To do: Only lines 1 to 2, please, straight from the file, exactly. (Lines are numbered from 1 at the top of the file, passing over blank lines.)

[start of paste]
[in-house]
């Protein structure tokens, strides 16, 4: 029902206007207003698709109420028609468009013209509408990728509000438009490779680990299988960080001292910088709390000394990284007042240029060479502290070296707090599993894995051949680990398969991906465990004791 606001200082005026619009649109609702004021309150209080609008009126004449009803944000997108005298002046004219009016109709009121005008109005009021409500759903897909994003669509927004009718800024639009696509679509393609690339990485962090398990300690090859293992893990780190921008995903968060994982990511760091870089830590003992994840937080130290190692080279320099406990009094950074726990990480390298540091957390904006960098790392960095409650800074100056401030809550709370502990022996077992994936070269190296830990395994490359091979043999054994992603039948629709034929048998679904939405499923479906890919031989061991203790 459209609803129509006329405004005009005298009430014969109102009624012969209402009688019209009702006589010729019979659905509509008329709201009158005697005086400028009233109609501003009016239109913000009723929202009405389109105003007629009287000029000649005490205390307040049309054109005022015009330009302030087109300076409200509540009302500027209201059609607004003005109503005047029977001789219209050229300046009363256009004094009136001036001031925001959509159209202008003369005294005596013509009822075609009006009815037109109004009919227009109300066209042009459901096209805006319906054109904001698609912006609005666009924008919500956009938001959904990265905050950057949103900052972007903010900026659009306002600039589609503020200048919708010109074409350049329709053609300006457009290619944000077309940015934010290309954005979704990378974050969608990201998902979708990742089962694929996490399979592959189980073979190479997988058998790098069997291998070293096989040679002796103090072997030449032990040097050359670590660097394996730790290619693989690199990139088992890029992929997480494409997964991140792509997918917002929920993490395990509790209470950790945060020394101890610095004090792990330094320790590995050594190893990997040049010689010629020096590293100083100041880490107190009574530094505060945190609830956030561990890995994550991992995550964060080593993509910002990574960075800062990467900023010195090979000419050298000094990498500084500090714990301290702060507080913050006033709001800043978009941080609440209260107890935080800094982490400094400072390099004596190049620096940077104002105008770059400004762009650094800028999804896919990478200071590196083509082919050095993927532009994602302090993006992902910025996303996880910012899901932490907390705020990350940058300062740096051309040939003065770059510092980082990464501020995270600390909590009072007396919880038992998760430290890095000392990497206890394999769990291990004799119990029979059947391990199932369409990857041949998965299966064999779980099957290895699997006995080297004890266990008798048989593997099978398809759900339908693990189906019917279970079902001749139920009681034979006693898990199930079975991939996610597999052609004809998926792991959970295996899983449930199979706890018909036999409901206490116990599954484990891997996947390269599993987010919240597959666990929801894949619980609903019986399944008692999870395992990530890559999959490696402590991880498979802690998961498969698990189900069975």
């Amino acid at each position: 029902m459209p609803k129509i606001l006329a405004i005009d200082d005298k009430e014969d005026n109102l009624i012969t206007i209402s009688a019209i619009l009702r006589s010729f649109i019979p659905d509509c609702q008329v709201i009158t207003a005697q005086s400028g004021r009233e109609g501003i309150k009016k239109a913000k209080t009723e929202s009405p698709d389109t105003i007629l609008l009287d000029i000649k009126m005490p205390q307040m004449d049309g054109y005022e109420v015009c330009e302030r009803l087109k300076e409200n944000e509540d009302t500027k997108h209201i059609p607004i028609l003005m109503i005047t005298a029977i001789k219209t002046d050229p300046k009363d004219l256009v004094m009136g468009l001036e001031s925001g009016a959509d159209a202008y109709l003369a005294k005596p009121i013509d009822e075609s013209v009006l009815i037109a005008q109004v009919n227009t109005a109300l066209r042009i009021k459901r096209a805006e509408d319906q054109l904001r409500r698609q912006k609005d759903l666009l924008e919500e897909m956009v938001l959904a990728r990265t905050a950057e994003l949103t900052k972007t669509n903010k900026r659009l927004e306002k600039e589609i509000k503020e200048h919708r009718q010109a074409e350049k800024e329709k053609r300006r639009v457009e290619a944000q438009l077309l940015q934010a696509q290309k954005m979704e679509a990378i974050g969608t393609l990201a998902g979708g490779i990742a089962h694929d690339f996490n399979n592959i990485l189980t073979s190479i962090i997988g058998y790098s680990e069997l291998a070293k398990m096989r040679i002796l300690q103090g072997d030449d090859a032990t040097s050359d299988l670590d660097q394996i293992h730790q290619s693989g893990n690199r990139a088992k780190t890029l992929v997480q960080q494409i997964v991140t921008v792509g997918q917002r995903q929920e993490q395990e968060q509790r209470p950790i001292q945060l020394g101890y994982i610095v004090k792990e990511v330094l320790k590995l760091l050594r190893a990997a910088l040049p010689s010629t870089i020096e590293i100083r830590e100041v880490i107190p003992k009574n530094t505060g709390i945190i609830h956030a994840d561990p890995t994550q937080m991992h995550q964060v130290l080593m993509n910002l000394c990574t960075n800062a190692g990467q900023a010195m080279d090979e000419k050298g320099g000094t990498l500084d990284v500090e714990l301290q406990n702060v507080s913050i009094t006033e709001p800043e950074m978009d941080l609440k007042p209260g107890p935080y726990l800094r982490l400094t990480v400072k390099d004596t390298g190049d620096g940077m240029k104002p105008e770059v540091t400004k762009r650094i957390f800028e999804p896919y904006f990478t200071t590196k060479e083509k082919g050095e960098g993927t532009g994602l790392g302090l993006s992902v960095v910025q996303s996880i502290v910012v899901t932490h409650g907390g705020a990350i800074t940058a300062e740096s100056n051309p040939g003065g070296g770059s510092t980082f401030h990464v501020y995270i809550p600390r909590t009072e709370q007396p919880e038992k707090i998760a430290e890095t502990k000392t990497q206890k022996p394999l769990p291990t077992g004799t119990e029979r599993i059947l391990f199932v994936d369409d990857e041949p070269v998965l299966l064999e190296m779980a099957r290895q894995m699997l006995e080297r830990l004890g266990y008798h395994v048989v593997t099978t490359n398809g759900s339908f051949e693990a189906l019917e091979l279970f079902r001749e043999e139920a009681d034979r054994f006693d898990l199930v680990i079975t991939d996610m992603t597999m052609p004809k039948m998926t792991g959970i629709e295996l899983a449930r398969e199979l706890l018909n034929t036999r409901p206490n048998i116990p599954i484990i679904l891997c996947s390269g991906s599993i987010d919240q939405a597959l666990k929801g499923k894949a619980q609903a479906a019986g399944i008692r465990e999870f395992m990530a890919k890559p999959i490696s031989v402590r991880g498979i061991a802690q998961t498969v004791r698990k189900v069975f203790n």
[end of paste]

[in-house]
């Protein structure tokens, strides 16, 4: 029902206007207003698709109420028609468009013209509408990728509000438009490779680990299988960080001292910088709390000394990284007042240029060479502290070296707090599993894995051949680990398969991906465990004791 606001200082005026619009649109609702004021309150209080609008009126004449009803944000997108005298002046004219009016109709009121005008109005009021409500759903897909994003669509927004009718800024639009696509679509393609690339990485962090398990300690090859293992893990780190921008995903968060994982990511760091870089830590003992994840937080130290190692080279320099406990009094950074726990990480390298540091957390904006960098790392960095409650800074100056401030809550709370502990022996077992994936070269190296830990395994490359091979043999054994992603039948629709034929048998679904939405499923479906890919031989061991203790 459209609803129509006329405004005009005298009430014969109102009624012969209402009688019209009702006589010729019979659905509509008329709201009158005697005086400028009233109609501003009016239109913000009723929202009405389109105003007629009287000029000649005490205390307040049309054109005022015009330009302030087109300076409200509540009302500027209201059609607004003005109503005047029977001789219209050229300046009363256009004094009136001036001031925001959509159209202008003369005294005596013509009822075609009006009815037109109004009919227009109300066209042009459901096209805006319906054109904001698609912006609005666009924008919500956009938001959904990265905050950057949103900052972007903010900026659009306002600039589609503020200048919708010109074409350049329709053609300006457009290619944000077309940015934010290309954005979704990378974050969608990201998902979708990742089962694929996490399979592959189980073979190479997988058998790098069997291998070293096989040679002796103090072997030449032990040097050359670590660097394996730790290619693989690199990139088992890029992929997480494409997964991140792509997918917002929920993490395990509790209470950790945060020394101890610095004090792990330094320790590995050594190893990997040049010689010629020096590293100083100041880490107190009574530094505060945190609830956030561990890995994550991992995550964060080593993509910002990574960075800062990467900023010195090979000419050298000094990498500084500090714990301290702060507080913050006033709001800043978009941080609440209260107890935080800094982490400094400072390099004596190049620096940077104002105008770059400004762009650094800028999804896919990478200071590196083509082919050095993927532009994602302090993006992902910025996303996880910012899901932490907390705020990350940058300062740096051309040939003065770059510092980082990464501020995270600390909590009072007396919880038992998760430290890095000392990497206890394999769990291990004799119990029979059947391990199932369409990857041949998965299966064999779980099957290895699997006995080297004890266990008798048989593997099978398809759900339908693990189906019917279970079902001749139920009681034979006693898990199930079975991939996610597999052609004809998926792991959970295996899983449930199979706890018909036999409901206490116990599954484990891997996947390269599993987010919240597959666990929801894949619980609903019986399944008692999870395992990530890559999959490696402590991880498979802690998961498969698990189900069975």